The host made much of Beyonce and Taylor Swift’s open use of the the F word. Just as I was trying to remember the few lyrics I might know from “Drunk in Love” the word “feminist” splashed across the screen. I’ve tried to put aside my academic elitism and be more open to the idea that Beyonce is a feminist star. Seriously, I just can’t get there. There’s so little nuance. The idea that “girls run the world” might be nice, but it’s not a reality. I mean, girls don’t even run this country. Then, Swift says that feminism is only now mainstream and she believes that it will continue to have an impact for the next few decades. I’m hoping that she wasn’t actually saying what I think she was saying because it sounded like she was saying that feminism was some tiny, fringe movement until this moment—you know, when Taylor Swift arrived on Earth. And what’s going to happen after feminism has its moment? When its impact ends after “the next few decades” will the country/world go back to its June Cleaver aspirations? I’m not sure what she meant exactly, but again, it seems short-sighted. Nevertheless, I wouldn’t discount the ways in which the likes of Beyonce and Swift intersect with third wave feminism. But I also wouldn’t put either of them at the center of the movement simply because they sing songs about breaking up with their boyfriends.

Nicki Minaj then says that she doesn’t believe women have to be anyone’s girlfriend, and the host points out that Minaj isn’t afraid to be overtly sexual. I can’t begin to unpack the complicated ways in which Minaj both undermines and bolsters feminism’s concept of gender equality. But I do know that her consciously constructed public persona makes me uncomfortable. In part, this is because I’m not sure that such overwhelmingly sexualized rhetoric emerges from a desire to express oneself; I suspect that it is just another response to the same male-centered ideas that generate lots of other ideas about who women should be.

Then, there is Meghan Trainor and her declaration that she’s bringing booty back. The host notes her refusal to be fat shamed. Ok, yeah. But every single time I hear that line I think, “Hello, Miss! Some of us never lost it!” Many women of color have always known that there’s value and beauty in a curvy hips and round bottoms and thick thighs. Why would Trainor, in particular, be the chosen one to bring it back? I am totally giving her the side-eye.
I think perhaps all of my internal dialogue is a sign that I'm old . . . . 

Tuesday, April 28, 2015

Late to the game

So, I guess everyone else on the planet already had this realization, but I was watching a Grey's Anatomy rerun after watching a DVR-ed Scandal episode and it just dawned on me that Ellis Grey/Sally Langston was paired with Thatcher Grey/Cyrus Been in both shows.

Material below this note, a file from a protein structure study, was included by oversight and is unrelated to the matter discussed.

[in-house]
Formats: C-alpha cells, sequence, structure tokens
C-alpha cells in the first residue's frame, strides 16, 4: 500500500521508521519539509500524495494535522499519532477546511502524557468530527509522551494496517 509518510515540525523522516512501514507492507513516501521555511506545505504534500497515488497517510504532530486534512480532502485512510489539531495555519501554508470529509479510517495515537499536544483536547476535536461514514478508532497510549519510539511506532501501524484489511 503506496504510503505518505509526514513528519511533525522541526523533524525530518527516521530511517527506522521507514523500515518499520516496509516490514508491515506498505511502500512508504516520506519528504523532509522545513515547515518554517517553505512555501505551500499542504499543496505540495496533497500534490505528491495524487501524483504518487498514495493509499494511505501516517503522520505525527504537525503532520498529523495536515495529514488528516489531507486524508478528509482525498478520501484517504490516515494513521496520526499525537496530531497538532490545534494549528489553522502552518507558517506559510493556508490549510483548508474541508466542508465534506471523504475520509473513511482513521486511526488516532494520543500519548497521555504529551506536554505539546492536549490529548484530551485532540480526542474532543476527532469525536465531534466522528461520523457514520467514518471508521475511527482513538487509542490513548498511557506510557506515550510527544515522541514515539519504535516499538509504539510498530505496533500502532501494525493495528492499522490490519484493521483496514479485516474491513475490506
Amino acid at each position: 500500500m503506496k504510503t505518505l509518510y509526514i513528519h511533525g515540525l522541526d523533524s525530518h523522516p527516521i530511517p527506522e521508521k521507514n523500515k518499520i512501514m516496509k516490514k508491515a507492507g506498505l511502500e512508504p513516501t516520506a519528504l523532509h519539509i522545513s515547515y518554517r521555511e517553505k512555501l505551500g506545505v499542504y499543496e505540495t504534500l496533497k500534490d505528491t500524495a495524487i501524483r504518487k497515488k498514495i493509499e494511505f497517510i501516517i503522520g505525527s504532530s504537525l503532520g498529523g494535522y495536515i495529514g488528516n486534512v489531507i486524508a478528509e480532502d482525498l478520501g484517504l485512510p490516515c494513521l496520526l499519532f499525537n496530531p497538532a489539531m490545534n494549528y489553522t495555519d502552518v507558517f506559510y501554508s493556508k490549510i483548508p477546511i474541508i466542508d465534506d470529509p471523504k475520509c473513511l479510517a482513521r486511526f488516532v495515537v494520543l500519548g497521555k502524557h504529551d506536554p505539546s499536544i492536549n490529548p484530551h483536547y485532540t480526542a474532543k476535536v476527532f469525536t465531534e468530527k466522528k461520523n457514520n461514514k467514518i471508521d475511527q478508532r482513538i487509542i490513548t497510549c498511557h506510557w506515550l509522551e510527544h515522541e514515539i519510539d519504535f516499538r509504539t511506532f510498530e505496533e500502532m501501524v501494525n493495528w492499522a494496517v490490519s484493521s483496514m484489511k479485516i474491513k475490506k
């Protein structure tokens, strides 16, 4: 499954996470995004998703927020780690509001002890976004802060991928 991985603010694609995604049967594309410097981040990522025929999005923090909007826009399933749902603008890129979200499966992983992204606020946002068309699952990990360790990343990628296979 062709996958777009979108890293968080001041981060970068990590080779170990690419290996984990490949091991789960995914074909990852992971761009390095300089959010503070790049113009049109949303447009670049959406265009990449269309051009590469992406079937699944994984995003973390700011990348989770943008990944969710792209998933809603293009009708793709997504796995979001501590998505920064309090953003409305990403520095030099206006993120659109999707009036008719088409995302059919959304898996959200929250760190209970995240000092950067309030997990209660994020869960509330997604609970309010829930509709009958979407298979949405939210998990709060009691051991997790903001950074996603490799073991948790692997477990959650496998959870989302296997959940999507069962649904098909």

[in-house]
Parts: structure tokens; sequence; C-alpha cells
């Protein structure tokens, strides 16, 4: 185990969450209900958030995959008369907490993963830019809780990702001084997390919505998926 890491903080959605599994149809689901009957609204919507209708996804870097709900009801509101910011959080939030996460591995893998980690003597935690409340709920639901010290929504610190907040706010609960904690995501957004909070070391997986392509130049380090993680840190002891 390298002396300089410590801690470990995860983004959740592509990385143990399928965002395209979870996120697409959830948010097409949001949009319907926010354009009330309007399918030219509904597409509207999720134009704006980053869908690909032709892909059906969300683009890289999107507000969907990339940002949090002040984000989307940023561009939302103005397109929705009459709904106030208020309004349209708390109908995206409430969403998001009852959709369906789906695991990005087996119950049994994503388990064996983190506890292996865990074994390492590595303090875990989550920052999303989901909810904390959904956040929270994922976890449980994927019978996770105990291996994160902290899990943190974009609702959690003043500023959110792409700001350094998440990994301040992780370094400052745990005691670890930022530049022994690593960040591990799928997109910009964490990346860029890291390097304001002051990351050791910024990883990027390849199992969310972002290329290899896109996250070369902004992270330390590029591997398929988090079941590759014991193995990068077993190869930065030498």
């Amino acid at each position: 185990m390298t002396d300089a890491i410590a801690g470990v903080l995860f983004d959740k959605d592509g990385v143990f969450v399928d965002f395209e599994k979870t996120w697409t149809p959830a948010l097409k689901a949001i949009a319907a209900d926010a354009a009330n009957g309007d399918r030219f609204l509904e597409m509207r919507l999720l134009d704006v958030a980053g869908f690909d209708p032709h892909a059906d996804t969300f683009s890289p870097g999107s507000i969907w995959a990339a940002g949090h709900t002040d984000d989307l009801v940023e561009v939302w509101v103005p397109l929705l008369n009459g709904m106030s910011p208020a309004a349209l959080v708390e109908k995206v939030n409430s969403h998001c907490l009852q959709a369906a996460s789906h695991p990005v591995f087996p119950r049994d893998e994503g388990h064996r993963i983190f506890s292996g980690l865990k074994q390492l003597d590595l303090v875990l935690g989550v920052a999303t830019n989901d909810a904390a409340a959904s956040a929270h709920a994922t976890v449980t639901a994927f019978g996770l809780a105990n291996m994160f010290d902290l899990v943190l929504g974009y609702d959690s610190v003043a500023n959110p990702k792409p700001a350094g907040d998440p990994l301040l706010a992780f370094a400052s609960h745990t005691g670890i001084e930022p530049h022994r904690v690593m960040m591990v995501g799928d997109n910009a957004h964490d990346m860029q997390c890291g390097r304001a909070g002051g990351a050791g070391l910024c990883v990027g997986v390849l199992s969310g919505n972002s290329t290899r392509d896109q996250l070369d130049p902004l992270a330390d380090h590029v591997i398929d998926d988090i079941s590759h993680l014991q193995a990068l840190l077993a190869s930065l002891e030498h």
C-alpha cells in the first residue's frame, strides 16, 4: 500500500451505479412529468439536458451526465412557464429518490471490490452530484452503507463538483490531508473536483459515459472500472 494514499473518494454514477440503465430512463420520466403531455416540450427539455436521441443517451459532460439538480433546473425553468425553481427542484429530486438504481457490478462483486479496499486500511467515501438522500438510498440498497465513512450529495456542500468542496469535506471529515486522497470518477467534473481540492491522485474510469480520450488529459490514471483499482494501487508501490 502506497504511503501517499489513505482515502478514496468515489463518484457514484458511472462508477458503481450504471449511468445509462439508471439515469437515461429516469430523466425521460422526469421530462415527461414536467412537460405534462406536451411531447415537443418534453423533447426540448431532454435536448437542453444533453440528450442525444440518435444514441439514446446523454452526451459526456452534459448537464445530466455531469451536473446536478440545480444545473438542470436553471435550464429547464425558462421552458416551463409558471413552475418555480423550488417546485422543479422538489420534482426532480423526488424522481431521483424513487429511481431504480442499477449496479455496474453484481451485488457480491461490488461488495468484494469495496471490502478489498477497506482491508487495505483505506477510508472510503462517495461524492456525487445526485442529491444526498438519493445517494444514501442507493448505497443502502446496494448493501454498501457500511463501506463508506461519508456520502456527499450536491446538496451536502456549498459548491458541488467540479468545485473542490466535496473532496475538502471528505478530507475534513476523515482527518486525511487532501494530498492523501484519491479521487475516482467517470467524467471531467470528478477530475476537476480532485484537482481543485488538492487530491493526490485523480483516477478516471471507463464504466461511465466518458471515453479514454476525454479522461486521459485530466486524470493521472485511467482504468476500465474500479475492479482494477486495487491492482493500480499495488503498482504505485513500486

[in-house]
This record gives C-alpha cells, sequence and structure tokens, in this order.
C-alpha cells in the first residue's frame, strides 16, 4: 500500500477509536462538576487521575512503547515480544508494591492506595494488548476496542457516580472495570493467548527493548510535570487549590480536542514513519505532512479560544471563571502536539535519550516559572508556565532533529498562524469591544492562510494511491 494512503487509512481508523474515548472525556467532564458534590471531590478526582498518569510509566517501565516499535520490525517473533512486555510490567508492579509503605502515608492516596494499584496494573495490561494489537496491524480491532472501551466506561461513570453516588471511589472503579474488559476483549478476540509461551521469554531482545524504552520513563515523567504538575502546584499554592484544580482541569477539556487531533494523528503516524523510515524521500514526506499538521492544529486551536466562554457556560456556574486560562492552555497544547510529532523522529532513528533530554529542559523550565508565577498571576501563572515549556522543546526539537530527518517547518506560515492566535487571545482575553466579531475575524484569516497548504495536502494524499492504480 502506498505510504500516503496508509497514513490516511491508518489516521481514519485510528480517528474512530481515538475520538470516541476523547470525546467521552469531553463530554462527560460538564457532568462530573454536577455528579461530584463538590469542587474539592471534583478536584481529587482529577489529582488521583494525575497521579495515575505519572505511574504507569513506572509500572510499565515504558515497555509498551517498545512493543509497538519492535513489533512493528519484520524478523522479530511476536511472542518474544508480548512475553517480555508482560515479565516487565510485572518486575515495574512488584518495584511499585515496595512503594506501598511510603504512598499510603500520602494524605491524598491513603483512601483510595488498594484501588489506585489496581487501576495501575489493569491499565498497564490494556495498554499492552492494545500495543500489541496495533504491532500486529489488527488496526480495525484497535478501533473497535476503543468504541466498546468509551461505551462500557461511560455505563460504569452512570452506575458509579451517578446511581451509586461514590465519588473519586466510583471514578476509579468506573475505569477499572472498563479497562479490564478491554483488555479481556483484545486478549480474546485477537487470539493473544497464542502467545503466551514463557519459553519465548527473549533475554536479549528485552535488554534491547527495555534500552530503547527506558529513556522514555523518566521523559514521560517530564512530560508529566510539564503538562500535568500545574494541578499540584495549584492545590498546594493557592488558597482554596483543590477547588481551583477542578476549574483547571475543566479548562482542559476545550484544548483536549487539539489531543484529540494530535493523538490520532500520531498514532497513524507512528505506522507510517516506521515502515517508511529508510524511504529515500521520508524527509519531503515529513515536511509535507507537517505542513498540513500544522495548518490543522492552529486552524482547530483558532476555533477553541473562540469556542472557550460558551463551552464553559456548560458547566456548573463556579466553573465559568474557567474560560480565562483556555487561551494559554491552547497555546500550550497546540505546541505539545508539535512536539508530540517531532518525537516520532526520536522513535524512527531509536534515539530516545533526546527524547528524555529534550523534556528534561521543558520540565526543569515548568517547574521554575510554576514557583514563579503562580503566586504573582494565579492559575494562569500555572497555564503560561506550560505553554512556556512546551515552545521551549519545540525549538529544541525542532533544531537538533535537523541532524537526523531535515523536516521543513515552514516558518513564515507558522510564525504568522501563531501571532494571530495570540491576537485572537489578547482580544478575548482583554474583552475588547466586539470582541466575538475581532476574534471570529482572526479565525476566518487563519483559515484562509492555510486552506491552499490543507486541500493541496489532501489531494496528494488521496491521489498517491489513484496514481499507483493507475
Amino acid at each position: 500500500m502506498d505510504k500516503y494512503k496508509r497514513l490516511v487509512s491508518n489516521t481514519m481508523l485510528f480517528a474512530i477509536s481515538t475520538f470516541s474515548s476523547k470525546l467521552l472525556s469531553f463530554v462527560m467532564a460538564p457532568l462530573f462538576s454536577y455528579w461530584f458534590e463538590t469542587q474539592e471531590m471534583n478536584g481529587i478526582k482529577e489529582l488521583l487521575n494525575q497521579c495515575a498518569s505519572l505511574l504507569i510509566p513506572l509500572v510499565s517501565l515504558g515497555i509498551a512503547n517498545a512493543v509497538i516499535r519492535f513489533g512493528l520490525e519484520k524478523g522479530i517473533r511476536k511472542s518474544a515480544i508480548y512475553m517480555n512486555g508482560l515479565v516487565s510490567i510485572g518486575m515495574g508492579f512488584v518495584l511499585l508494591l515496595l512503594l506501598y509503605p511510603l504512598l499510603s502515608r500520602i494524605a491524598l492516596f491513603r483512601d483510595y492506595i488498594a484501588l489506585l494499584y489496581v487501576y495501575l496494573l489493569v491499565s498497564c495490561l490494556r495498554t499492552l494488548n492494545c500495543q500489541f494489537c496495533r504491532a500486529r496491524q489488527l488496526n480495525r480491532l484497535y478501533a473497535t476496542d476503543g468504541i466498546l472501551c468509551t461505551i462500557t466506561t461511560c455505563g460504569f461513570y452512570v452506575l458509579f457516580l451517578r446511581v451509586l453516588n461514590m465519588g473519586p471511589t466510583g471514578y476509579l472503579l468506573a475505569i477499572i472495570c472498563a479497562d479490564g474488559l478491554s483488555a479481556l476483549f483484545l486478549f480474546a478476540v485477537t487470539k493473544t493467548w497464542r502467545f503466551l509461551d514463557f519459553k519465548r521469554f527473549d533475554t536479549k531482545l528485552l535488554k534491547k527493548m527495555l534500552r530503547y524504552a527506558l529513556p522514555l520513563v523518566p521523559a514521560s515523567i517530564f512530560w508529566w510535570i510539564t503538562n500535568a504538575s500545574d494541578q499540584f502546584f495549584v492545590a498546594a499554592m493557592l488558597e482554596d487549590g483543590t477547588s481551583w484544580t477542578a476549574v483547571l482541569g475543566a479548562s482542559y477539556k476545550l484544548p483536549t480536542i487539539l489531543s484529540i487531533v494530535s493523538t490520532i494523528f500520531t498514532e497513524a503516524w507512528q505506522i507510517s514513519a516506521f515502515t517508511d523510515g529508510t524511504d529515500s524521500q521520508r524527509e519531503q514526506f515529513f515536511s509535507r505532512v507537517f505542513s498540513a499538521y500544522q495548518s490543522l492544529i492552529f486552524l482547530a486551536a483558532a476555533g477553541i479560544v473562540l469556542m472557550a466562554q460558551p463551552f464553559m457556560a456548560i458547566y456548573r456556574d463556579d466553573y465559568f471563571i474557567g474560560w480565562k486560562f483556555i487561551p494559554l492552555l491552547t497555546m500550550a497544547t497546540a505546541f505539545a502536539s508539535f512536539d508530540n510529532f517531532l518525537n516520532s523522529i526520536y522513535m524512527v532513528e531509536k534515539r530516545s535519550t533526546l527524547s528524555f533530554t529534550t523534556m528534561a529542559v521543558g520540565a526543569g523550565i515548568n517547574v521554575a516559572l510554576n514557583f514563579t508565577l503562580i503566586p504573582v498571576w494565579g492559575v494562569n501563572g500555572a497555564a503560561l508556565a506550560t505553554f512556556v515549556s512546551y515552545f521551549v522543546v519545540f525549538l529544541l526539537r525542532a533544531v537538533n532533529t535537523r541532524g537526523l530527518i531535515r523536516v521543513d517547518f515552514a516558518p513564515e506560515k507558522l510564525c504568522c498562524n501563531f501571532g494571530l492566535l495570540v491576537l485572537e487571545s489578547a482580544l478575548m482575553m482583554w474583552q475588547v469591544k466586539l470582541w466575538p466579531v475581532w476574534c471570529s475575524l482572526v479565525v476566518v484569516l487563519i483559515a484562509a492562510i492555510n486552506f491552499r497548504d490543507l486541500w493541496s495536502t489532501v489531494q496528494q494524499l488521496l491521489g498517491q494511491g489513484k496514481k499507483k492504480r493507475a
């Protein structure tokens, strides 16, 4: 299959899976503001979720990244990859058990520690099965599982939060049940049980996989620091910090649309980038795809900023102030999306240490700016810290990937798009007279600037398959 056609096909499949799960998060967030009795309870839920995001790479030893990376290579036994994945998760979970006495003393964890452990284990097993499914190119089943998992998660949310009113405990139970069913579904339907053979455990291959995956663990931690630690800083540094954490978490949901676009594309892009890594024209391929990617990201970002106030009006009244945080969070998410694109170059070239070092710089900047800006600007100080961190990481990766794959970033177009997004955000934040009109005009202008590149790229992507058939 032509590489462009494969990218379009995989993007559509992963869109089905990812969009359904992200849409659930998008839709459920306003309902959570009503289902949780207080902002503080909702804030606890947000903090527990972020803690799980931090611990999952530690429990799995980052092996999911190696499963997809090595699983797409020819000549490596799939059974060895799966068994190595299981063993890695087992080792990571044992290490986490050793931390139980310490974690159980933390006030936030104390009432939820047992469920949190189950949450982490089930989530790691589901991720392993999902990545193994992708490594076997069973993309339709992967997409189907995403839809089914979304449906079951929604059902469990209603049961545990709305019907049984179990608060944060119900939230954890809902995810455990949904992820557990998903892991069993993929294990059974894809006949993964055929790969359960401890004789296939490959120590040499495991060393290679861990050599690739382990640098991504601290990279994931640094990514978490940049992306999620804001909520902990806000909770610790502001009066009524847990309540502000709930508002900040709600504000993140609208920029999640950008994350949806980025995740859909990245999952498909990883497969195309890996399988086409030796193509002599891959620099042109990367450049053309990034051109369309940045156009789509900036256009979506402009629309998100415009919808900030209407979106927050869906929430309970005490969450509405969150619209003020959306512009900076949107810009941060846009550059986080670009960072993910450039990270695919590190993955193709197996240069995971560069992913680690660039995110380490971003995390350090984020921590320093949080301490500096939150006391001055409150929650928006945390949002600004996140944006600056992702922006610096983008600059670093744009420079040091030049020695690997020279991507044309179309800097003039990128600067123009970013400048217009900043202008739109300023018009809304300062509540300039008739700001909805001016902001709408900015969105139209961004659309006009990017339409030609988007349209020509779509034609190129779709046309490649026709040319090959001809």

I get all excited about these kinds of TV connections. Of course, I didn't Google it, though, so there's a chance I'm totally making this up . . . .

Monday, April 13, 2015

Spring Reading?

The semester is coming to a close soon (yeah!) and in a conversation with a friend, I realized how little I've been reading for pleasure lately. I'm thinking that I should be reading something I really love as I gear up to read lots and lots of what may be very questionable student writing. Books have been such an integral part of my life for as long as I can remember; it feels weird to realize that this has been so reduced. It makes me kind of sad. I think that one of the reasons I'm bad with directions is that I was always reading in the car. Other children were watching the scenery go by or looking for punch buggies (it was the 80s and pre-Kindle/gaming systems). In the last year or so, I've started books that I didn't finish--that never used to happen. For sure, I don't have time to waste on books that I don't actually want to follow to the end. Still, I used to get lost. I miss that.

So, I want a book that will excite me. I've read two or three that I liked enough to teach. I guess it hasn't been that long since I've fallen in love with words on a page. Come to think of it, there's been a couple of non-fiction ones, too.  I'm hoping that another book will make me want to stay up nights. Tell me: What should I read?

Thursday, April 2, 2015

Link Love--You want to read this

I can't exactly find the words I want to say about this, but I'm moved by some of the language in it. Love or unlove. Seeing all children as whole people. I want to govern myself by this principle (I'm pretty sure I don't too much of the time, but still . . .) Anyway I thought I'd share: